U.S. Secretary of the Interior David L. Bernhardt told a meeting of community members in Omak, Washington, that his agency will not conduct the environmental impact statement needed to move forward with the plan to reintroduce grizzly bears into the North Cascades ecosystem in Washington. The reason appears to be, “the people who live and work in north central Washington have made their voices clear that they do not want grizzly bears,” which of course should carry little weight since this population is necessary for recovery. In any case, this is disputed: “This is not an issue that has just west side support,” Gunnell said, referring to more populous and liberal western Washington. “Public support is strong.” (I wonder what the Forest Service had to say.)

    • “Reintroduce” isn’t the right word, since some grizzly bears already live in the North Cascades area.

      “Fewer than 10 grizzlies are thought to live across 9,800 square miles anchored by North Cascades National Park, Conservation Northwest said.”

      Are they isolated from other grizzly populations? Well, grizzly bears live in Canada, just across the border (the BC government lists them as threatened in that area). Bears there probably face similar pressures, but there are bears in that area, and they probably interact with US bears.

    • OK, Jon, I don’t get it.. what does it mean to be “necessary for recovery”? Do they have to be in specific locations? They seem to be expanding, for example, in Wyoming. Do they have to be everywhere they were historically to be “recovered”? Very confusing.

      Stepping back from ESA to general principles, I think “people not wanting them there” would tend to carry weight in most changes that affect them (think “local people don’t want a mine, or a prison, or a ski area.”) Interesting question, in your case local people’s views should “carry little weight”. I think most people are for protecting species at risk of extinction. But thinking they should be everywhere they used to be (think bison, for example) when that means that your life or livelihood will be impacted, is quite a different thing in my view.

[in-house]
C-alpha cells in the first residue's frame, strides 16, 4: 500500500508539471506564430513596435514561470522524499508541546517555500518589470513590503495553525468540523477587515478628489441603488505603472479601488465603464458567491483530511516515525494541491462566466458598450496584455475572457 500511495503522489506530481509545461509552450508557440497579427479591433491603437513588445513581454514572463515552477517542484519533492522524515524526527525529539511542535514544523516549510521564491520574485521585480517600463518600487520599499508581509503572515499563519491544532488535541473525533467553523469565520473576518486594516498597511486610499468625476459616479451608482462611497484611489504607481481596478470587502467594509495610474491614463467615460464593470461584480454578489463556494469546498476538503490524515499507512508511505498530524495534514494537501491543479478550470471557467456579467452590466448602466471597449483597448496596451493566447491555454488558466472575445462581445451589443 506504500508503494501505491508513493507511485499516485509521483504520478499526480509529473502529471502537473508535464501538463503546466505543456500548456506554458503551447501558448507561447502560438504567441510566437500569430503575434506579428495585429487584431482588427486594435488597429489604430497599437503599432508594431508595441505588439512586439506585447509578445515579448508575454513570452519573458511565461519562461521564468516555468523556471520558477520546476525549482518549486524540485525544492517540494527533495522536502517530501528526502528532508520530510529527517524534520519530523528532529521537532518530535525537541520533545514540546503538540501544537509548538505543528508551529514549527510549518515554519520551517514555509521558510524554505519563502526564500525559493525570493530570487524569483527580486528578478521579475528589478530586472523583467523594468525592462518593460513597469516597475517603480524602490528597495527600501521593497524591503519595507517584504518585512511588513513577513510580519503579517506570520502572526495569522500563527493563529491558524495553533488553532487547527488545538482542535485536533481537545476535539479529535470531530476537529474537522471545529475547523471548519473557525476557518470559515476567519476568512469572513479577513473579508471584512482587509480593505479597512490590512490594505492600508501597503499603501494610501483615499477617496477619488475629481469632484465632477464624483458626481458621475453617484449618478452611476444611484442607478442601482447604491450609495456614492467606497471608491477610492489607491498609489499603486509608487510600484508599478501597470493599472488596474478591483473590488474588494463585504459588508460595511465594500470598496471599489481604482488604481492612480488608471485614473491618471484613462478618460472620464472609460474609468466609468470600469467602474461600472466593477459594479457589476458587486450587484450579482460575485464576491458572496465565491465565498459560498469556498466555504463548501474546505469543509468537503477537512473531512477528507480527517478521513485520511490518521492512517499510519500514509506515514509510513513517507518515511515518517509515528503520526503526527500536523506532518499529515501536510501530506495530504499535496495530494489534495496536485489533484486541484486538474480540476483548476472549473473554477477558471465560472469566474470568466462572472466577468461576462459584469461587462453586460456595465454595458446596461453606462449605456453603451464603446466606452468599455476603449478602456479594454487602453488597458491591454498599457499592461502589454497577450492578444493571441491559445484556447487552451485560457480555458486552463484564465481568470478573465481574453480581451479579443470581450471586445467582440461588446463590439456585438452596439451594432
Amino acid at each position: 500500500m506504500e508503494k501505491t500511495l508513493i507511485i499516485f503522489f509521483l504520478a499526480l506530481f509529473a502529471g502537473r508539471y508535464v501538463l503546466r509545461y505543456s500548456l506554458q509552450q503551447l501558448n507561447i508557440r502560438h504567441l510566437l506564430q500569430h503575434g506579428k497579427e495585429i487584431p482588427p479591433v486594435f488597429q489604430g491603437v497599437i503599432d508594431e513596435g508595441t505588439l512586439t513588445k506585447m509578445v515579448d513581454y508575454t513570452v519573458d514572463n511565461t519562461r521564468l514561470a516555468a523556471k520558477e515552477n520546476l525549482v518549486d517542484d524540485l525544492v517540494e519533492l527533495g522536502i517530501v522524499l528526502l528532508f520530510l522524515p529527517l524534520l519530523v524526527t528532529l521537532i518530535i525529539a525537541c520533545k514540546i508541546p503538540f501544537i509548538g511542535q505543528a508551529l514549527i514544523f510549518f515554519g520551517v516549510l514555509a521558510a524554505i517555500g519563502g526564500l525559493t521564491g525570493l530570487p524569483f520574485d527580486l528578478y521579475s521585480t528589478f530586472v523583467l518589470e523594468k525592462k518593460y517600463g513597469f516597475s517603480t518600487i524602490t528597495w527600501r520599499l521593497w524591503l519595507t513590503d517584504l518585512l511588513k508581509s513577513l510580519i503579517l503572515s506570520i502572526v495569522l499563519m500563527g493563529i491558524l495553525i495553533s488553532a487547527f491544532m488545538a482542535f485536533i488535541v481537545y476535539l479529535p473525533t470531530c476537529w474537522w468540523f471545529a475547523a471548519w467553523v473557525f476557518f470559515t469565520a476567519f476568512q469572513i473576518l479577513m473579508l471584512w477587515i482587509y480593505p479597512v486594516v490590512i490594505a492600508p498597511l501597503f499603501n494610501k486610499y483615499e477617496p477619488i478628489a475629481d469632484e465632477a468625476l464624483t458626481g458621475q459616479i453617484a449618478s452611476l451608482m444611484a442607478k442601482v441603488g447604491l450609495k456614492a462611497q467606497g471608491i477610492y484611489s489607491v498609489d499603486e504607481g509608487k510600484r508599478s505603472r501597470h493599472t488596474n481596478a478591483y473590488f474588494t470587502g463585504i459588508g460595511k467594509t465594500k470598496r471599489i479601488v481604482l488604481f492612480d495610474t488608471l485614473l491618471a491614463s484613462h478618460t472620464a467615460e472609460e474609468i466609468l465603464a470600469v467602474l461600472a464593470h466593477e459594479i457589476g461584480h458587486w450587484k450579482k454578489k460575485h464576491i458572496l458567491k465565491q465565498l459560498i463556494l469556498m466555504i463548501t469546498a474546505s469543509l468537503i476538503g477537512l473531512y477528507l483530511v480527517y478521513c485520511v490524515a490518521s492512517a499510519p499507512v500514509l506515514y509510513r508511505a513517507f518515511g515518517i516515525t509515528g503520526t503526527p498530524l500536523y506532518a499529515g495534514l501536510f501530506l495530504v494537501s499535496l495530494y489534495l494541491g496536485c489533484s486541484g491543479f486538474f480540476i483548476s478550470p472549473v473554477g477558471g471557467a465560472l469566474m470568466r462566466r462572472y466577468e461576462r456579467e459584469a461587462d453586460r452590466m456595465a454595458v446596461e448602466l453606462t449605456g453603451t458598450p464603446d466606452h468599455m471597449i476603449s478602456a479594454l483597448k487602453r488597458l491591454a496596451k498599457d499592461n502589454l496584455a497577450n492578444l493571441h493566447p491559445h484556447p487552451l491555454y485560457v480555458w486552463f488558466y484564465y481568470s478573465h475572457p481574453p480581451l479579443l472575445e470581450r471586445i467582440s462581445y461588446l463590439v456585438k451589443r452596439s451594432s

2. The grizzly bear recovery plan requires a self-sustaining population in the North Cascades in order for the species to be recovered. Here’s some background Q & As, including “why here?”

    “The 1982 Recovery Plan focused on recovering grizzly bears in ecosystems where they currently lived or had likely occurred in the recent past. In 1991, the North Cascades ecosystem was selected by the IGBC as one of the six areas where recovery would occur, based on a five-year study that found bears still lived in the North Cascades and the habitat is capable of supporting a population. The North Cascades chapter of the Grizzly Bear Recovery Plan calls for completion of an EIS to evaluate alternatives for recovering the North Cascades grizzly bear population and funds are now available to complete this EIS.”

    I tend to be against NIMBYism of any kind, but especially where there’s a law that defines a higher public purpose for whatever it is that is being sited, and especially where there really aren’t any other choices of locations. And also where a public process would be used to make a decision. Like what would have happened here if Bernhardt hadn’t arbitrarily cut the process short.

    The word “reintroduce” was used in this article, but the term used in the EIS process is “restoration.” That probably has some legal significance; if the species is already present, they can’t classify it as an “experimental” population, which could involve less protection.

  3. A good question. Implementation of specific provisions in recovery plans is not considered mandatory, so they don’t require NEPA, but there probably was a public process of some kind. Your next question would be, “if they’re not mandatory, then why is it a problem if they now decide not to follow the plan?” There is some legal leverage under §7(a)(1) of ESA which requires federal agencies (here that is the Fish and Wildlife Service, Forest Service and Park Service) to use their authorities in order to carry out programs to recover threatened and endangered species. There haven’t been many court cases on this, but the FWS lost a case involving red wolf recovery in North Carolina in part because of “failing to administer the red wolf recovery program in furtherance of the purposes of the ESA…”

  4. It didn’t take long for a lawsuit threat from the Center for Biological Diversity:

    “The swift termination of this crucial program to recover grizzly bears in the North Cascades defies science and law,” said Andrea Zaccardi, a senior attorney at the Center. “If this program isn’t restored, grizzly bears are likely to completely disappear from the Pacific Northwest.”

    The notice of intent to file a lawsuit alleges that the cancellation of the program violates the Endangered Species Act, which requires federal agencies to conserve listed species.